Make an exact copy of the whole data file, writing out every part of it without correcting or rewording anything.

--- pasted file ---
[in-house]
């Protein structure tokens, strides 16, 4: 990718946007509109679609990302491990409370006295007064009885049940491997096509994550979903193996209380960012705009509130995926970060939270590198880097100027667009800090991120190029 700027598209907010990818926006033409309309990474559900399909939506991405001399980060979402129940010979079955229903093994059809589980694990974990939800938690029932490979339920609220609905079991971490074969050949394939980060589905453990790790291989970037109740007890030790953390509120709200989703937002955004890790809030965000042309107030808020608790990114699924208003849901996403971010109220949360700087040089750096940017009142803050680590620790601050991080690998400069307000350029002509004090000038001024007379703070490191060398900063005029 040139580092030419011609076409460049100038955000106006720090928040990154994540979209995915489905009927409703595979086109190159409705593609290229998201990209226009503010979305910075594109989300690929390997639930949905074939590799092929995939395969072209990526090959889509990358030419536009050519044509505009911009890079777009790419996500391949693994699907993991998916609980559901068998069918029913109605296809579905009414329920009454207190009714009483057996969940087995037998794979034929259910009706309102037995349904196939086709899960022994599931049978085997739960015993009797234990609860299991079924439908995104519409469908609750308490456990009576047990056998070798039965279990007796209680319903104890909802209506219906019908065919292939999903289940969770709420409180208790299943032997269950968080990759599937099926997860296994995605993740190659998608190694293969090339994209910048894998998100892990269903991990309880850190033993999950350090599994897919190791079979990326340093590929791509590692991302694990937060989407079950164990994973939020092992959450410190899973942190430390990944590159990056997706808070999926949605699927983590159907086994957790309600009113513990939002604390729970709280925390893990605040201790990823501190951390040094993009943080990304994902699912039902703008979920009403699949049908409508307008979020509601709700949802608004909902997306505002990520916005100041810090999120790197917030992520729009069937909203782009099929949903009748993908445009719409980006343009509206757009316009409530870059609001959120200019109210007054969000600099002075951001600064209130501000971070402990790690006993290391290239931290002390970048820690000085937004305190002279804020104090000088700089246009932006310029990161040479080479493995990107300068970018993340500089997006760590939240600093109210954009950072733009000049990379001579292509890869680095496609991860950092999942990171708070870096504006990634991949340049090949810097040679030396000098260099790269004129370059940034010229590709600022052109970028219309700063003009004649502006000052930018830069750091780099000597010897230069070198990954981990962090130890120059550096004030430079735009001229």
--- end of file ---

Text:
[in-house]
């Protein structure tokens, strides 16, 4: 990718946007509109679609990302491990409370006295007064009885049940491997096509994550979903193996209380960012705009509130995926970060939270590198880097100027667009800090991120190029 700027598209907010990818926006033409309309990474559900399909939506991405001399980060979402129940010979079955229903093994059809589980694990974990939800938690029932490979339920609220609905079991971490074969050949394939980060589905453990790790291989970037109740007890030790953390509120709200989703937002955004890790809030965000042309107030808020608790990114699924208003849901996403971010109220949360700087040089750096940017009142803050680590620790601050991080690998400069307000350029002509004090000038001024007379703070490191060398900063005029 040139580092030419011609076409460049100038955000106006720090928040990154994540979209995915489905009927409703595979086109190159409705593609290229998201990209226009503010979305910075594109989300690929390997639930949905074939590799092929995939395969072209990526090959889509990358030419536009050519044509505009911009890079777009790419996500391949693994699907993991998916609980559901068998069918029913109605296809579905009414329920009454207190009714009483057996969940087995037998794979034929259910009706309102037995349904196939086709899960022994599931049978085997739960015993009797234990609860299991079924439908995104519409469908609750308490456990009576047990056998070798039965279990007796209680319903104890909802209506219906019908065919292939999903289940969770709420409180208790299943032997269950968080990759599937099926997860296994995605993740190659998608190694293969090339994209910048894998998100892990269903991990309880850190033993999950350090599994897919190791079979990326340093590929791509590692991302694990937060989407079950164990994973939020092992959450410190899973942190430390990944590159990056997706808070999926949605699927983590159907086994957790309600009113513990939002604390729970709280925390893990605040201790990823501190951390040094993009943080990304994902699912039902703008979920009403699949049908409508307008979020509601709700949802608004909902997306505002990520916005100041810090999120790197917030992520729009069937909203782009099929949903009748993908445009719409980006343009509206757009316009409530870059609001959120200019109210007054969000600099002075951001600064209130501000971070402990790690006993290391290239931290002390970048820690000085937004305190002279804020104090000088700089246009932006310029990161040479080479493995990107300068970018993340500089997006760590939240600093109210954009950072733009000049990379001579292509890869680095496609991860950092999942990171708070870096504006990634991949340049090949810097040679030396000098260099790269004129370059940034010229590709600022052109970028219309700063003009004649502006000052930018830069750091780099000597010897230069070198990954981990962090130890120059550096004030430079735009001229």